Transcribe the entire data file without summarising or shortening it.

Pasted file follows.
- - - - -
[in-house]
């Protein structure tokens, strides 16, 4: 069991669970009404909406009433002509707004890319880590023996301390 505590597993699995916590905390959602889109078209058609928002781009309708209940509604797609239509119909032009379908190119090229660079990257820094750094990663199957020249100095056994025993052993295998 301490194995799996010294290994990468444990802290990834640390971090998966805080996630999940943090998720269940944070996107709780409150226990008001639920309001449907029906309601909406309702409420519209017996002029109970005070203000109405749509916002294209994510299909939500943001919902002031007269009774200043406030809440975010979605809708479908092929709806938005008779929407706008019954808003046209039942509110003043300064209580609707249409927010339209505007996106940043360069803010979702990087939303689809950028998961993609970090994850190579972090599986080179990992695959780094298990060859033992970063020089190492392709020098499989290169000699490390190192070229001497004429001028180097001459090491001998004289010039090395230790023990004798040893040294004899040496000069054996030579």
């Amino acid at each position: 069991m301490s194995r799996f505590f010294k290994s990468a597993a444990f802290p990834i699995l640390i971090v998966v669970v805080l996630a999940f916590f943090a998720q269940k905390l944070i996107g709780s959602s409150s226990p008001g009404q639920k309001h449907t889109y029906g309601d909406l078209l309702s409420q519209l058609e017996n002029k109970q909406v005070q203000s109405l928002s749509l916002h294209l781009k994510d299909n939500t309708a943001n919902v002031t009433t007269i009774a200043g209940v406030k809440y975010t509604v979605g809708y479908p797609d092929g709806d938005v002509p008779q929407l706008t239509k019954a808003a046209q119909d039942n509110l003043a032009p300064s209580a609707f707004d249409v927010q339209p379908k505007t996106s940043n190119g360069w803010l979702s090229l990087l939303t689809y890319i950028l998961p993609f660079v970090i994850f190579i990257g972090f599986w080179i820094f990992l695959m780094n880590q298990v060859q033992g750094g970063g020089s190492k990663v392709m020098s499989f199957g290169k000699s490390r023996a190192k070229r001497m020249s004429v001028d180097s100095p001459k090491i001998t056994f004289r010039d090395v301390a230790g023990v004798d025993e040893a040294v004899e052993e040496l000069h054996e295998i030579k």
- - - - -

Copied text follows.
[in-house]
């Protein structure tokens, strides 16, 4: 069991669970009404909406009433002509707004890319880590023996301390 505590597993699995916590905390959602889109078209058609928002781009309708209940509604797609239509119909032009379908190119090229660079990257820094750094990663199957020249100095056994025993052993295998 301490194995799996010294290994990468444990802290990834640390971090998966805080996630999940943090998720269940944070996107709780409150226990008001639920309001449907029906309601909406309702409420519209017996002029109970005070203000109405749509916002294209994510299909939500943001919902002031007269009774200043406030809440975010979605809708479908092929709806938005008779929407706008019954808003046209039942509110003043300064209580609707249409927010339209505007996106940043360069803010979702990087939303689809950028998961993609970090994850190579972090599986080179990992695959780094298990060859033992970063020089190492392709020098499989290169000699490390190192070229001497004429001028180097001459090491001998004289010039090395230790023990004798040893040294004899040496000069054996030579």
């Amino acid at each position: 069991m301490s194995r799996f505590f010294k290994s990468a597993a444990f802290p990834i699995l640390i971090v998966v669970v805080l996630a999940f916590f943090a998720q269940k905390l944070i996107g709780s959602s409150s226990p008001g009404q639920k309001h449907t889109y029906g309601d909406l078209l309702s409420q519209l058609e017996n002029k109970q909406v005070q203000s109405l928002s749509l916002h294209l781009k994510d299909n939500t309708a943001n919902v002031t009433t007269i009774a200043g209940v406030k809440y975010t509604v979605g809708y479908p797609d092929g709806d938005v002509p008779q929407l706008t239509k019954a808003a046209q119909d039942n509110l003043a032009p300064s209580a609707f707004d249409v927010q339209p379908k505007t996106s940043n190119g360069w803010l979702s090229l990087l939303t689809y890319i950028l998961p993609f660079v970090i994850f190579i990257g972090f599986w080179i820094f990992l695959m780094n880590q298990v060859q033992g750094g970063g020089s190492k990663v392709m020098s499989f199957g290169k000699s490390r023996a190192k070229r001497m020249s004429v001028d180097s100095p001459k090491i001998t056994f004289r010039d090395v301390a230790g023990v004798d025993e040893a040294v004899e052993e040496l000069h054996e295998i030579k």